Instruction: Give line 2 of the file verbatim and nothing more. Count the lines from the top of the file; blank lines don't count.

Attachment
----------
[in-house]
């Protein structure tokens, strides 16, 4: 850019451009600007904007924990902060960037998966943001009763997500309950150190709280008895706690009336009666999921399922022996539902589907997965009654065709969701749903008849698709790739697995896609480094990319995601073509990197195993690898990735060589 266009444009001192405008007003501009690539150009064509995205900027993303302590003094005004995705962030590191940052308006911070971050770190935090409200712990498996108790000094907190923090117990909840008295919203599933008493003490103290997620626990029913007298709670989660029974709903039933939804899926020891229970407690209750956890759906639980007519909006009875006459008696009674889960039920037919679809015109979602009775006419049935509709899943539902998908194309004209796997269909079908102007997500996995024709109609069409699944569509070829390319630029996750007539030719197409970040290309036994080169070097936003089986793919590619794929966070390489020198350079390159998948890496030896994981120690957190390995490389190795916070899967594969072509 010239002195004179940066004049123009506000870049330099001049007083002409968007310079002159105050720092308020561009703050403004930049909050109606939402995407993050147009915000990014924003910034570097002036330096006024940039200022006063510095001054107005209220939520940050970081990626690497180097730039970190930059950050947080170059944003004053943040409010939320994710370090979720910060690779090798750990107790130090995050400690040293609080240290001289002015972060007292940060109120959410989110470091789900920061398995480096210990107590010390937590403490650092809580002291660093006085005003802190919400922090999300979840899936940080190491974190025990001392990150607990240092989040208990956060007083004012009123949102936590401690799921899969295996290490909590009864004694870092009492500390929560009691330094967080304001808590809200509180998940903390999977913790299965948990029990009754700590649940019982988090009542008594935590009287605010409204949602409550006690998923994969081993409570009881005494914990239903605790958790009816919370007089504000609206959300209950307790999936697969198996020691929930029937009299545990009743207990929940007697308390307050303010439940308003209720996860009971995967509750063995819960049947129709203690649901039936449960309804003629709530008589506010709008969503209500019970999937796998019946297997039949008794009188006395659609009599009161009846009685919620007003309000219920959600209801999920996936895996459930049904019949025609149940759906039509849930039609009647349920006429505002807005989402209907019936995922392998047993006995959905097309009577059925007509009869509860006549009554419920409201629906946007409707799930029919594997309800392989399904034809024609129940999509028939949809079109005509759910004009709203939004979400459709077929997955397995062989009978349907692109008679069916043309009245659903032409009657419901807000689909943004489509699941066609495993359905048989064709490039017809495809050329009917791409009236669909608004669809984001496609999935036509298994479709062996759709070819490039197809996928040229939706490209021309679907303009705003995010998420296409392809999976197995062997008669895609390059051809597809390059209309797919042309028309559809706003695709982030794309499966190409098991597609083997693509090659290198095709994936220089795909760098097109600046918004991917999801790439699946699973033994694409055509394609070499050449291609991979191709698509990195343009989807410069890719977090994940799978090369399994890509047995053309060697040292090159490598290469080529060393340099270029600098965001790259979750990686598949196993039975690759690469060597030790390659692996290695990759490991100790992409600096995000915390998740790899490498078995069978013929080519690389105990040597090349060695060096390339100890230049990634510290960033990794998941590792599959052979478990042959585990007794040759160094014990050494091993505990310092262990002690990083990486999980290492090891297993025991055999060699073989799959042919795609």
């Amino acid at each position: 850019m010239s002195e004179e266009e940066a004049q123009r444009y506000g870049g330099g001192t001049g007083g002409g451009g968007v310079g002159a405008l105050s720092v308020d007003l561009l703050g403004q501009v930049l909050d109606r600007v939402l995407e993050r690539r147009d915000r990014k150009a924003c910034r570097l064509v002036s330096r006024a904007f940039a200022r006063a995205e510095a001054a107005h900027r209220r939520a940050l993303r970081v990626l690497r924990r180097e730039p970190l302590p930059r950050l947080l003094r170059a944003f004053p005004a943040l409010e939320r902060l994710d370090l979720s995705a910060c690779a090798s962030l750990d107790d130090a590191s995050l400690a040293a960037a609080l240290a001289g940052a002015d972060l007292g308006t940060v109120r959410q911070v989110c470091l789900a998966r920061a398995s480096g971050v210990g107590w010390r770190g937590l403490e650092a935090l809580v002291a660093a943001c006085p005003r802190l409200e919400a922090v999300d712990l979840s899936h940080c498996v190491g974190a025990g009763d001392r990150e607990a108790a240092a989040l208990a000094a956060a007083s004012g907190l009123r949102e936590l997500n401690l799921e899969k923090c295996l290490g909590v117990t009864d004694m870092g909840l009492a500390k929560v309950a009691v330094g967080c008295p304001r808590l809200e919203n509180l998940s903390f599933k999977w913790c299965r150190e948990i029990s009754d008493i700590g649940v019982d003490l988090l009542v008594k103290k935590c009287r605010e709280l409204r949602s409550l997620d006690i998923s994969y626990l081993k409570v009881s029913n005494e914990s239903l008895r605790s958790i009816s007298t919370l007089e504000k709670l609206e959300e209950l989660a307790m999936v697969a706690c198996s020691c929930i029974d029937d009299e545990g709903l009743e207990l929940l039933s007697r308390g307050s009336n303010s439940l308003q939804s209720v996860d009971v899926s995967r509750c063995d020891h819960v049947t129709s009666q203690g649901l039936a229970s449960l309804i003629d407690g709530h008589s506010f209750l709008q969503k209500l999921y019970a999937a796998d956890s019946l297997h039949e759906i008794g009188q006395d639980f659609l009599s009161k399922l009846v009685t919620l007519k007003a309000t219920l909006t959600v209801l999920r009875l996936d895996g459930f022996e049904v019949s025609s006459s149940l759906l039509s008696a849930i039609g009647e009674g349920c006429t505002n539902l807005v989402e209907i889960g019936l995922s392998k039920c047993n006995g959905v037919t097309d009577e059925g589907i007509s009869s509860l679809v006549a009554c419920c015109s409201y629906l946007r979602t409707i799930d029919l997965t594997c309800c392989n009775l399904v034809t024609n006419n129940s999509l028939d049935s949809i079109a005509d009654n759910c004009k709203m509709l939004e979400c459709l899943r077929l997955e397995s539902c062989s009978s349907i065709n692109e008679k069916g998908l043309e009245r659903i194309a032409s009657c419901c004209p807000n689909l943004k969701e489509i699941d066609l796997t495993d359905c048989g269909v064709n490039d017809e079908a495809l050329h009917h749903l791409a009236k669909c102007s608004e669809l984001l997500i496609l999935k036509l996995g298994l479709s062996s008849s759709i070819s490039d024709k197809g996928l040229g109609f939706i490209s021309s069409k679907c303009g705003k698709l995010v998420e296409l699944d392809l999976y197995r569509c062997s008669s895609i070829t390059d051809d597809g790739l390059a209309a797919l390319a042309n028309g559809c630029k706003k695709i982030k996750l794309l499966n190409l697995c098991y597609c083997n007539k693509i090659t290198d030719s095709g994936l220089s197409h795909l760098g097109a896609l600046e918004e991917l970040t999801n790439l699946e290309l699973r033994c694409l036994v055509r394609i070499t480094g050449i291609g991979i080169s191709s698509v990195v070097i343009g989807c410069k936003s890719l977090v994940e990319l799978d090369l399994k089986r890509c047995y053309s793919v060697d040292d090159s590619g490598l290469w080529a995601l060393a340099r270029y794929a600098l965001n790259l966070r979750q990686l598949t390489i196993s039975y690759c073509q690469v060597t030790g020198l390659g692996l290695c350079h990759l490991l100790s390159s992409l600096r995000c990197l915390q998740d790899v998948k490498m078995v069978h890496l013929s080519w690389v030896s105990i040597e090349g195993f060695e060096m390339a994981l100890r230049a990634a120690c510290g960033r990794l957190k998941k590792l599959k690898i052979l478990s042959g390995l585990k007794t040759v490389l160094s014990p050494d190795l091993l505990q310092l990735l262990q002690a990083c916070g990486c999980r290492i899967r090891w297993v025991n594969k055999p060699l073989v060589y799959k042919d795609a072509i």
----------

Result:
């Protein structure tokens, strides 16, 4: 850019451009600007904007924990902060960037998966943001009763997500309950150190709280008895706690009336009666999921399922022996539902589907997965009654065709969701749903008849698709790739697995896609480094990319995601073509990197195993690898990735060589 266009444009001192405008007003501009690539150009064509995205900027993303302590003094005004995705962030590191940052308006911070971050770190935090409200712990498996108790000094907190923090117990909840008295919203599933008493003490103290997620626990029913007298709670989660029974709903039933939804899926020891229970407690209750956890759906639980007519909006009875006459008696009674889960039920037919679809015109979602009775006419049935509709899943539902998908194309004209796997269909079908102007997500996995024709109609069409699944569509070829390319630029996750007539030719197409970040290309036994080169070097936003089986793919590619794929966070390489020198350079390159998948890496030896994981120690957190390995490389190795916070899967594969072509 010239002195004179940066004049123009506000870049330099001049007083002409968007310079002159105050720092308020561009703050403004930049909050109606939402995407993050147009915000990014924003910034570097002036330096006024940039200022006063510095001054107005209220939520940050970081990626690497180097730039970190930059950050947080170059944003004053943040409010939320994710370090979720910060690779090798750990107790130090995050400690040293609080240290001289002015972060007292940060109120959410989110470091789900920061398995480096210990107590010390937590403490650092809580002291660093006085005003802190919400922090999300979840899936940080190491974190025990001392990150607990240092989040208990956060007083004012009123949102936590401690799921899969295996290490909590009864004694870092009492500390929560009691330094967080304001808590809200509180998940903390999977913790299965948990029990009754700590649940019982988090009542008594935590009287605010409204949602409550006690998923994969081993409570009881005494914990239903605790958790009816919370007089504000609206959300209950307790999936697969198996020691929930029937009299545990009743207990929940007697308390307050303010439940308003209720996860009971995967509750063995819960049947129709203690649901039936449960309804003629709530008589506010709008969503209500019970999937796998019946297997039949008794009188006395659609009599009161009846009685919620007003309000219920959600209801999920996936895996459930049904019949025609149940759906039509849930039609009647349920006429505002807005989402209907019936995922392998047993006995959905097309009577059925007509009869509860006549009554419920409201629906946007409707799930029919594997309800392989399904034809024609129940999509028939949809079109005509759910004009709203939004979400459709077929997955397995062989009978349907692109008679069916043309009245659903032409009657419901807000689909943004489509699941066609495993359905048989064709490039017809495809050329009917791409009236669909608004669809984001496609999935036509298994479709062996759709070819490039197809996928040229939706490209021309679907303009705003995010998420296409392809999976197995062997008669895609390059051809597809390059209309797919042309028309559809706003695709982030794309499966190409098991597609083997693509090659290198095709994936220089795909760098097109600046918004991917999801790439699946699973033994694409055509394609070499050449291609991979191709698509990195343009989807410069890719977090994940799978090369399994890509047995053309060697040292090159490598290469080529060393340099270029600098965001790259979750990686598949196993039975690759690469060597030790390659692996290695990759490991100790992409600096995000915390998740790899490498078995069978013929080519690389105990040597090349060695060096390339100890230049990634510290960033990794998941590792599959052979478990042959585990007794040759160094014990050494091993505990310092262990002690990083990486999980290492090891297993025991055999060699073989799959042919795609």